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Civil Procedure

Courthouse Steps: Microsoft v. Baker - Podcast

Litigation Practice Group Podcast
Cory L. Andrews March 23, 2017

On March 21, 2017, the Supreme Court will hear oral argument in Microsoft v. Baker. The case involves a class action lawsuit against the Microsoft Company by plaintiffs who alleged that during games on their Xbox video game console, the game disc would come loose and scratch the internal components of the device, permanently damaging the Xbox. Since only .4% of Xbox consoles experienced this issue, the district court determined that "a class action suit could not be certified and individuals in the suit would have to come forward on their own." The named plaintiffs voluntarily dismissed their claims with prejudice. The case was then appealed to the U.S. Court of Appeals for the Ninth Circuit where the court overturned the lower court's decision and held that the district court misapplied the law and abused its discretion in removing the class action allegations.

As Microsoft v. Baker comes before the Supreme Court, the major question is whether or not appellate courts have the jurisdiction to review a class action suit after the plaintiffs voluntarily dismiss their claims with prejudice.

Featuring:

  • Cory L. Andrews, Senior Litigation Counsel, Washington Legal Foundation

In Re: Walgreen Co. Stockholder Litigation Update - Podcast

Litigation Practice Group Podcast
Theodore H. Frank February 24, 2017

According to the Competitive Enterprise Institute, over 97% of mergers and acquisitions result in "strike suits," litigation seeking to enjoin a merger that often quickly settles for attorneys' fees and supplemental disclosures to shareholders. In In Re: Walgreen Co. Stockholder Litigation, 832 F.3d 718, a recent case over such a settlement, Judge Richard Posner called the practice a "racket," and the Seventh Circuit rejected the lawsuit’s claims. Meanwhile, Delaware and New York courts have come out on opposite sides of the issue.

Ted Frank of the Competitive Enterprise Institute, who successfully argued Walgreen and has multiple appeals on the subject pending in other jurisdictions, discussed developments in the area over the last year and answer questions.

Featuring:

  • Theodore H. Frank, Senior Attorney & Director, Center for Class Action Fairness (CCAF), CEI

State Farm Fire and Casualty Co. v. U.S. ex rel. Rigsby Decided - Podcast

Litigation Practice Group Podcast
Lawrence S. Ebner January 18, 2017

In a unanimous decision, the Supreme Court upheld the U.S. Court of Appeals ruling in favor of the respondent. The respondent, Cori Rigsby, violated the seal requirement of the False Claims Act (FCA) by disclosing her complaint against State Farm, regarding allegedly fraudulent actions taken post-Katrina, before the defendant was served. State Farm argued that the case should have been immediately dismissed due to the procedural violation. The question at hand was whether a claim made under the FCA should be dismissed because the complaining party violated the seal requirement.

Mr. Lawrence Ebner, founder of Capital Appellate Advocacy, author of multiple pieces on the case, and Counsel of Record on the DRI Amicus Brief in support of the petitioner, joined us to discuss the decision and its implications for the future.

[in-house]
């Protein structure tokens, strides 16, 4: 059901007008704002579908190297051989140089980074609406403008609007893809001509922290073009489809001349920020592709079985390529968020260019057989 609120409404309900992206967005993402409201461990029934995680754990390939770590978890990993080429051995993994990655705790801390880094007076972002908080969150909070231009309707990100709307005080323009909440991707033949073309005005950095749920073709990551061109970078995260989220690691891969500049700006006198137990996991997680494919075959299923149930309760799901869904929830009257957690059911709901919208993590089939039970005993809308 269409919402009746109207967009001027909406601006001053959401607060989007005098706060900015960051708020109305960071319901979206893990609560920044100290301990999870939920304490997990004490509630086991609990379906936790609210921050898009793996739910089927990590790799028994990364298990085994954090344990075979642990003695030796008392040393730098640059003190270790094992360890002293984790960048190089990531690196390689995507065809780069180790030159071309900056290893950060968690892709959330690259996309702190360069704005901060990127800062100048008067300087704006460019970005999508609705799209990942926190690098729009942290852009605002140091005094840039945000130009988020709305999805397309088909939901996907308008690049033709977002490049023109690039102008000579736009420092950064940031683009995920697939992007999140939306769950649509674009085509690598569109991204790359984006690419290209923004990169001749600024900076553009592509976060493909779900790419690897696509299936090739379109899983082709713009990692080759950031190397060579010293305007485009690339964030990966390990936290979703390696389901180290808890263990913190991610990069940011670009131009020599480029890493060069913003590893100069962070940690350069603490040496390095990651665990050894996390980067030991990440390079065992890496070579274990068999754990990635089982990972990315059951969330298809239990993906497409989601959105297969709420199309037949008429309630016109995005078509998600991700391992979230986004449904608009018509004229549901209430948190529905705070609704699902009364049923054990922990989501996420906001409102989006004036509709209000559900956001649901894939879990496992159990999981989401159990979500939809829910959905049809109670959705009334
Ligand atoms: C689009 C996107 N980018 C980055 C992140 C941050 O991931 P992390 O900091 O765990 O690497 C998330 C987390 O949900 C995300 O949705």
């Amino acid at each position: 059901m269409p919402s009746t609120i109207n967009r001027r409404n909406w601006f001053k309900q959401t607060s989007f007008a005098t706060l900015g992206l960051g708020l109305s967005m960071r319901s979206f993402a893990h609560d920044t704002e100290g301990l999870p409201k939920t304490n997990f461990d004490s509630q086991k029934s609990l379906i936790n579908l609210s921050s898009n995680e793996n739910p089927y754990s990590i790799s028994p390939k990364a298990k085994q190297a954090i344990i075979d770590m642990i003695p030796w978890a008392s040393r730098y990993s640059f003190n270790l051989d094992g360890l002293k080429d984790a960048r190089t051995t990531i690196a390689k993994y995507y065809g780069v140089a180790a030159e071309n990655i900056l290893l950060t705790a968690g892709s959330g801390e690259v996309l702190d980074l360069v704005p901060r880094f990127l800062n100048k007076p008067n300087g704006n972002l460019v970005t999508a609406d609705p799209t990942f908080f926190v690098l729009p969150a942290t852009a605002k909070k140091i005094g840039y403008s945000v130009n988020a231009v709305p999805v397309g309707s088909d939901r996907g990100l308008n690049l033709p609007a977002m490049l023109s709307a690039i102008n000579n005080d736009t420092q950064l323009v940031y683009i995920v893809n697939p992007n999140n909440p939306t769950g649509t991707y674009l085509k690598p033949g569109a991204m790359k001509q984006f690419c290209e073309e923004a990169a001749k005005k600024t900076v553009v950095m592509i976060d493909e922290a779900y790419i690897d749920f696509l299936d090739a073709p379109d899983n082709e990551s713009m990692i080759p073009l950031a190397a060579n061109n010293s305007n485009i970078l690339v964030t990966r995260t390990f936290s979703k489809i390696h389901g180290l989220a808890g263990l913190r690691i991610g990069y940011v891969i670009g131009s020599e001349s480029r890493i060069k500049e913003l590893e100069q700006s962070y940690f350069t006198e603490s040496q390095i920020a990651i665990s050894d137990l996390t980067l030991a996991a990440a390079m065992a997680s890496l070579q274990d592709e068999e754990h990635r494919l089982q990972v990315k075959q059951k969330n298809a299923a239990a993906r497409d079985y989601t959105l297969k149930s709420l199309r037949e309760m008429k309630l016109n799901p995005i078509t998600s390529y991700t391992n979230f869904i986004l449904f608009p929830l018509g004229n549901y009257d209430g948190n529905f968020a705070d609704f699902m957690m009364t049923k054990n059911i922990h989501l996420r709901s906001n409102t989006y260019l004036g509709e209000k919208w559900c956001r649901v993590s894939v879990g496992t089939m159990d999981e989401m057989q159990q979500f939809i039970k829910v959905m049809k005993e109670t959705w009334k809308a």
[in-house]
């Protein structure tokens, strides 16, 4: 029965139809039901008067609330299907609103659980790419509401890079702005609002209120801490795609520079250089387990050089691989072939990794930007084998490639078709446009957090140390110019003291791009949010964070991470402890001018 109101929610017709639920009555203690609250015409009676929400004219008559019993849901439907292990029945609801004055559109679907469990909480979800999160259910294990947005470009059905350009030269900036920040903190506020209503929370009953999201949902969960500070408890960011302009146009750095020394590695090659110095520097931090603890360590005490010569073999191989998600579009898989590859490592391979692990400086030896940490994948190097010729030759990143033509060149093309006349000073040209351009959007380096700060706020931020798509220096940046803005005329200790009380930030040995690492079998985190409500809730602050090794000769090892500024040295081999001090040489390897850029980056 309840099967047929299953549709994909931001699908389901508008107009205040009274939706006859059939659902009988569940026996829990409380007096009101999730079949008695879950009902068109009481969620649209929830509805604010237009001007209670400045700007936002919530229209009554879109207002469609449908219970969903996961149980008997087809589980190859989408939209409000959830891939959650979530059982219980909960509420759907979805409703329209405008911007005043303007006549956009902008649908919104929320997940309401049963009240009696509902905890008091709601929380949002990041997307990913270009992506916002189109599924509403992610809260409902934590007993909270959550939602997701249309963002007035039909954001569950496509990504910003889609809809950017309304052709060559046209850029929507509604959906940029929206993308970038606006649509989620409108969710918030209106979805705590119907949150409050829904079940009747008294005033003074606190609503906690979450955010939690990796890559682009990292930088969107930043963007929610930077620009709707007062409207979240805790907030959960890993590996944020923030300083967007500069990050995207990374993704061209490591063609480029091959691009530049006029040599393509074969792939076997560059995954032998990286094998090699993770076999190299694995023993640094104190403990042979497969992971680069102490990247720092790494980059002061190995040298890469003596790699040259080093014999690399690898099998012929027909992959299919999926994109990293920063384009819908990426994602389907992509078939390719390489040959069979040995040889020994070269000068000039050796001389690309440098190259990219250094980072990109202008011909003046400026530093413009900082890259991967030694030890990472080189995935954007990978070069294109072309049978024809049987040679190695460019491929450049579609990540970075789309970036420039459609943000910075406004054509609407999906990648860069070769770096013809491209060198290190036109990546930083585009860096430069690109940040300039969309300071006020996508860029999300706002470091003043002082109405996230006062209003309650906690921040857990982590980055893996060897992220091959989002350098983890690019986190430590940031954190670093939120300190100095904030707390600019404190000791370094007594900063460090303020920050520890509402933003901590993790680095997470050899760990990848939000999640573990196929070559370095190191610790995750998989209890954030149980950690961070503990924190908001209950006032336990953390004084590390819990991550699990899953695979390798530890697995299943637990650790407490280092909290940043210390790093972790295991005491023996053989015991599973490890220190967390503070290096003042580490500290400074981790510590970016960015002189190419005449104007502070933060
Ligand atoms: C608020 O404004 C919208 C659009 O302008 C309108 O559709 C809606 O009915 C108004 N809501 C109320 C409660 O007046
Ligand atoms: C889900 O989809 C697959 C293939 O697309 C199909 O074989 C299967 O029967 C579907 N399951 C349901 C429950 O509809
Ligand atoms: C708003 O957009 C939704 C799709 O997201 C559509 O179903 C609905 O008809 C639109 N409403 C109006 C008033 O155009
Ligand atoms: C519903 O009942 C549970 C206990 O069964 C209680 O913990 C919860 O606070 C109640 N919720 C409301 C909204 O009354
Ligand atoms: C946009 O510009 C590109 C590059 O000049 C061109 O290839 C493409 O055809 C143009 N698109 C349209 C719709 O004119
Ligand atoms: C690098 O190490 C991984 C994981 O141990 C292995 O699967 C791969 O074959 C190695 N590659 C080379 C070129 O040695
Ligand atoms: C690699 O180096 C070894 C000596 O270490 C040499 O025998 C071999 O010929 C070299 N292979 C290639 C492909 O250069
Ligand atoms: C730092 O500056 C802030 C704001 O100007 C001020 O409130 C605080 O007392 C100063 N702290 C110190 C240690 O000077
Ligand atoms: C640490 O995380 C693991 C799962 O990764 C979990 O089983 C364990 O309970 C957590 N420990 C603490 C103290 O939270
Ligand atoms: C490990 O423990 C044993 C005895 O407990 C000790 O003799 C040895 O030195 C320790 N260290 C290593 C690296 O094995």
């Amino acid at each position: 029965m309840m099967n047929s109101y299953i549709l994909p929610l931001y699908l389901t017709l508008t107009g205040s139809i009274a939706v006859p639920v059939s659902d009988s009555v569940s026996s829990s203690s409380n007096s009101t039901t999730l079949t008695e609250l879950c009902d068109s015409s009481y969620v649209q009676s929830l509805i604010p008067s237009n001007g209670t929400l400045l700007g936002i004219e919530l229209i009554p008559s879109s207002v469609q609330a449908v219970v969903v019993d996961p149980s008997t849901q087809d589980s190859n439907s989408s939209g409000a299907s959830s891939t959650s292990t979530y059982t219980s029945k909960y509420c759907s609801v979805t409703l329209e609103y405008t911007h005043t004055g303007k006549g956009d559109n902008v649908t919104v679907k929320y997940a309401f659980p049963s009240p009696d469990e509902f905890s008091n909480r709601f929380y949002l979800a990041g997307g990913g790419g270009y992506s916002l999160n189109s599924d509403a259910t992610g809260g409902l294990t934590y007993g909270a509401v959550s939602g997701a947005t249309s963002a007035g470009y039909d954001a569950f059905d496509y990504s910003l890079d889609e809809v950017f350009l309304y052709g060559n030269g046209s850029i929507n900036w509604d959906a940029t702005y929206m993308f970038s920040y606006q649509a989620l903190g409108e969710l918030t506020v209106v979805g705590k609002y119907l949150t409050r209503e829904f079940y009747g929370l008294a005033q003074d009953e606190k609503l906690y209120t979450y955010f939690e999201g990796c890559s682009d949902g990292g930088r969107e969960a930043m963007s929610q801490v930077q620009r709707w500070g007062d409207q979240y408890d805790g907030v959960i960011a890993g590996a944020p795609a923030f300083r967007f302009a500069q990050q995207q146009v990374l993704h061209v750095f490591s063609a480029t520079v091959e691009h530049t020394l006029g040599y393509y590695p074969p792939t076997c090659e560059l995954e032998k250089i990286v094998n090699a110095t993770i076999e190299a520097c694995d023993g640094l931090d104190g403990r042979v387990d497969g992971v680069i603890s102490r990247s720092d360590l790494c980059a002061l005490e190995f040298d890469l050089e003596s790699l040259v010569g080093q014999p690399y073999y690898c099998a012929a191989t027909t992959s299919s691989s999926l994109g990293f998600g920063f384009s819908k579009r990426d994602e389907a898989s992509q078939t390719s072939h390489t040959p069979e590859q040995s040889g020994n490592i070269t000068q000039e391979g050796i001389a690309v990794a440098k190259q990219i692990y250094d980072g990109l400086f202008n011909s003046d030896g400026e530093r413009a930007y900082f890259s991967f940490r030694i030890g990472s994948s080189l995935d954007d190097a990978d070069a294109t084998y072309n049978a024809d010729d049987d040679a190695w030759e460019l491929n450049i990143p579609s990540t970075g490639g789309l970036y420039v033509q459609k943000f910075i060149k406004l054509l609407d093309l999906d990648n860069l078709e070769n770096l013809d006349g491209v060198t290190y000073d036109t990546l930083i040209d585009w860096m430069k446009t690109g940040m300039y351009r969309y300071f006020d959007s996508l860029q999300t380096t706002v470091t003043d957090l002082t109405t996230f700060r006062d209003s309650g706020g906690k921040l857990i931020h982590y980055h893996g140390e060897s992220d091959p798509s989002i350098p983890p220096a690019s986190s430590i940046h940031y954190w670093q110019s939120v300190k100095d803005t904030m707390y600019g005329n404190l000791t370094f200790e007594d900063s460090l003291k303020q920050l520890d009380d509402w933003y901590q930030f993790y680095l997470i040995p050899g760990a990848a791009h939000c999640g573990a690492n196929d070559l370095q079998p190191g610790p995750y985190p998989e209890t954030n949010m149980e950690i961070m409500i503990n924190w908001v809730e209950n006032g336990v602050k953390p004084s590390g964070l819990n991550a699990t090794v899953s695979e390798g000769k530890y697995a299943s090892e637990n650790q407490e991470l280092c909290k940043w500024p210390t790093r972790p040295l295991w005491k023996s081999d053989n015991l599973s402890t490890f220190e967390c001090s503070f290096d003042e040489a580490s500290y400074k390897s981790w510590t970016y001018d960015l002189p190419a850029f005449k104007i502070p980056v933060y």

Featuring:

  • Mr. Lawrence Ebner, Founder, Capital Appellate Advocacy

Courthouse Steps: State Farm Fire and Casualty Co. v. U.S. ex rel. Rigsby - Podcast

Litigation Practice Group Podcast
Cory L. Andrews November 03, 2016

On Tuesday, November 1, the Supreme Court will hear oral argument on the case State Farm Fire and Casualty Co. v. U.S. ex rel. Rigsby. The defendant, Cori Rigsby, violated the seal requirement of the False Claims Act (FCA) by disclosing her complaint against State Farm before the defendant was served. Rigsby won her original case against State Farm under the FCA, but State Farm appealed, arguing that the U.S. Court of Appeals should immediately dismiss the case due to the procedural violation. The U.S. Court of Appeals refused to do so. The question the Supreme Court must answer is what standards should be used to determine whether a claim made under the False Claims Act should be dismissed because the complaining party violated the seal requirement?

Featuring:

  • Cory Andrews, Senior Litigation Counsel, Washington Legal Foundation

Changing the Rules of Discovery - Podcast

Litigation Practice Group Podcast
Alexander R. Dahl, A. Benjamin Spencer August 19, 2016

A “requester pays” amendment to the Federal Rules of Civil Procedure (FRCP) would require that those seeking discovery pay for its costs, moving federal civil litigation away from the current “American rule” that requires all parties to bear their own litigation expenses, including the costs of responding to discovery requests. Supporters of “requester pays” argue that discovery requests can be so broad and costs can be so high that they become a disincentive to defend. Opponents claim that the amendment would make legal proceedings even more expensive for individual litigants, who would be unable to pay for the discovery necessary to make a case against larger and more powerful defendants. Here to discuss this idea are Alex Dahl of Brownstein Hyatt Farber Schreck LLP and Professor Benjamin Spencer of UVA School of Law.

Featuring:

  • Alexander R. Dahl, Shareholder, Brownstein Hyatt Farber Schreck
  • Prof. A. Benjamin Spencer, Earle K. Shawe Professor of Law, University of Virginia School of Law